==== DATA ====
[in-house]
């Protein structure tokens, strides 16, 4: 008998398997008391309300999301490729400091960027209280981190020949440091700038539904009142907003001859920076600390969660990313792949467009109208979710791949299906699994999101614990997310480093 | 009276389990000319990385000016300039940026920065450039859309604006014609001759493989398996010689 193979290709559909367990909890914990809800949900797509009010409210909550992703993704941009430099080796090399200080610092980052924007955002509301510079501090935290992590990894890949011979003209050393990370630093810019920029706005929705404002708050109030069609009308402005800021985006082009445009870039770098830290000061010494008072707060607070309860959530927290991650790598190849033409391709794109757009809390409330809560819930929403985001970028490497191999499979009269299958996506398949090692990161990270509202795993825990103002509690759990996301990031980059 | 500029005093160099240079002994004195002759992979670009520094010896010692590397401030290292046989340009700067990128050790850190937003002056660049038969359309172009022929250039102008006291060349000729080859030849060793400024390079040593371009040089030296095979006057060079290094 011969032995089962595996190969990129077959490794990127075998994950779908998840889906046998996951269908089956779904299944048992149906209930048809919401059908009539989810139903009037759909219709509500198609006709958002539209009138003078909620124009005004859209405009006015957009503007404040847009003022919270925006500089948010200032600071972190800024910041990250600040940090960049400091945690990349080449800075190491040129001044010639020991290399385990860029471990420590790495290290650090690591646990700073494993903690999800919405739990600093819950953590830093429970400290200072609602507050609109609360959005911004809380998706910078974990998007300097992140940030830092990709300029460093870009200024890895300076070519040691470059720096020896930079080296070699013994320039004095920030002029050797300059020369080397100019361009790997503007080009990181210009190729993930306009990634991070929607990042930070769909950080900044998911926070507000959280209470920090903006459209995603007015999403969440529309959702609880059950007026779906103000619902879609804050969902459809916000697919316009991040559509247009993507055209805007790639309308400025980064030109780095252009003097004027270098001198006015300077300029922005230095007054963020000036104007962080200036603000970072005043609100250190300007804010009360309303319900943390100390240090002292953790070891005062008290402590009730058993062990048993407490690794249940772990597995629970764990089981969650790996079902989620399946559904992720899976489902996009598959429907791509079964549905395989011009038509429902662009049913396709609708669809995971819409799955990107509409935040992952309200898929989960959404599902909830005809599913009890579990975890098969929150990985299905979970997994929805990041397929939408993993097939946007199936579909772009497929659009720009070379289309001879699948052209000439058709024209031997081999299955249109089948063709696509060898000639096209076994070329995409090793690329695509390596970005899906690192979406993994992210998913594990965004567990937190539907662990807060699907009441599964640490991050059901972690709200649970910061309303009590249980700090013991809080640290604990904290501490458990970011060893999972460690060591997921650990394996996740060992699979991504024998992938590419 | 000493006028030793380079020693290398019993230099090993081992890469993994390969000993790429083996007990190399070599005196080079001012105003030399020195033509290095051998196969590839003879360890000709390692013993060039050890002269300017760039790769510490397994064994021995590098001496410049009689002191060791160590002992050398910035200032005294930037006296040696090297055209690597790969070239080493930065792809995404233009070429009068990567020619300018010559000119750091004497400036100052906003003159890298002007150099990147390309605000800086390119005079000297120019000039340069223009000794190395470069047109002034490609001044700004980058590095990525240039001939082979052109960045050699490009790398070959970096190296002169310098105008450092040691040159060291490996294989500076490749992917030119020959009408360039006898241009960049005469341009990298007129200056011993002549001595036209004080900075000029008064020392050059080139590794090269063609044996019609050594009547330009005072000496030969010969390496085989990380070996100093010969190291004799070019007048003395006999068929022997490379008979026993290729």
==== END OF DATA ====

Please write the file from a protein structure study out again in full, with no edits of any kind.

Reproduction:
[in-house]
């Protein structure tokens, strides 16, 4: 008998398997008391309300999301490729400091960027209280981190020949440091700038539904009142907003001859920076600390969660990313792949467009109208979710791949299906699994999101614990997310480093 | 009276389990000319990385000016300039940026920065450039859309604006014609001759493989398996010689 193979290709559909367990909890914990809800949900797509009010409210909550992703993704941009430099080796090399200080610092980052924007955002509301510079501090935290992590990894890949011979003209050393990370630093810019920029706005929705404002708050109030069609009308402005800021985006082009445009870039770098830290000061010494008072707060607070309860959530927290991650790598190849033409391709794109757009809390409330809560819930929403985001970028490497191999499979009269299958996506398949090692990161990270509202795993825990103002509690759990996301990031980059 | 500029005093160099240079002994004195002759992979670009520094010896010692590397401030290292046989340009700067990128050790850190937003002056660049038969359309172009022929250039102008006291060349000729080859030849060793400024390079040593371009040089030296095979006057060079290094 011969032995089962595996190969990129077959490794990127075998994950779908998840889906046998996951269908089956779904299944048992149906209930048809919401059908009539989810139903009037759909219709509500198609006709958002539209009138003078909620124009005004859209405009006015957009503007404040847009003022919270925006500089948010200032600071972190800024910041990250600040940090960049400091945690990349080449800075190491040129001044010639020991290399385990860029471990420590790495290290650090690591646990700073494993903690999800919405739990600093819950953590830093429970400290200072609602507050609109609360959005911004809380998706910078974990998007300097992140940030830092990709300029460093870009200024890895300076070519040691470059720096020896930079080296070699013994320039004095920030002029050797300059020369080397100019361009790997503007080009990181210009190729993930306009990634991070929607990042930070769909950080900044998911926070507000959280209470920090903006459209995603007015999403969440529309959702609880059950007026779906103000619902879609804050969902459809916000697919316009991040559509247009993507055209805007790639309308400025980064030109780095252009003097004027270098001198006015300077300029922005230095007054963020000036104007962080200036603000970072005043609100250190300007804010009360309303319900943390100390240090002292953790070891005062008290402590009730058993062990048993407490690794249940772990597995629970764990089981969650790996079902989620399946559904992720899976489902996009598959429907791509079964549905395989011009038509429902662009049913396709609708669809995971819409799955990107509409935040992952309200898929989960959404599902909830005809599913009890579990975890098969929150990985299905979970997994929805990041397929939408993993097939946007199936579909772009497929659009720009070379289309001879699948052209000439058709024209031997081999299955249109089948063709696509060898000639096209076994070329995409090793690329695509390596970005899906690192979406993994992210998913594990965004567990937190539907662990807060699907009441599964640490991050059901972690709200649970910061309303009590249980700090013991809080640290604990904290501490458990970011060893999972460690060591997921650990394996996740060992699979991504024998992938590419 | 000493006028030793380079020693290398019993230099090993081992890469993994390969000993790429083996007990190399070599005196080079001012105003030399020195033509290095051998196969590839003879360890000709390692013993060039050890002269300017760039790769510490397994064994021995590098001496410049009689002191060791160590002992050398910035200032005294930037006296040696090297055209690597790969070239080493930065792809995404233009070429009068990567020619300018010559000119750091004497400036100052906003003159890298002007150099990147390309605000800086390119005079000297120019000039340069223009000794190395470069047109002034490609001044700004980058590095990525240039001939082979052109960045050699490009790398070959970096190296002169310098105008450092040691040159060291490996294989500076490749992917030119020959009408360039006898241009960049005469341009990298007129200056011993002549001595036209004080900075000029008064020392050059080139590794090269063609044996019609050594009547330009005072000496030969010969390496085989990380070996100093010969190291004799070019007048003395006999068929022997490379008979026993290729």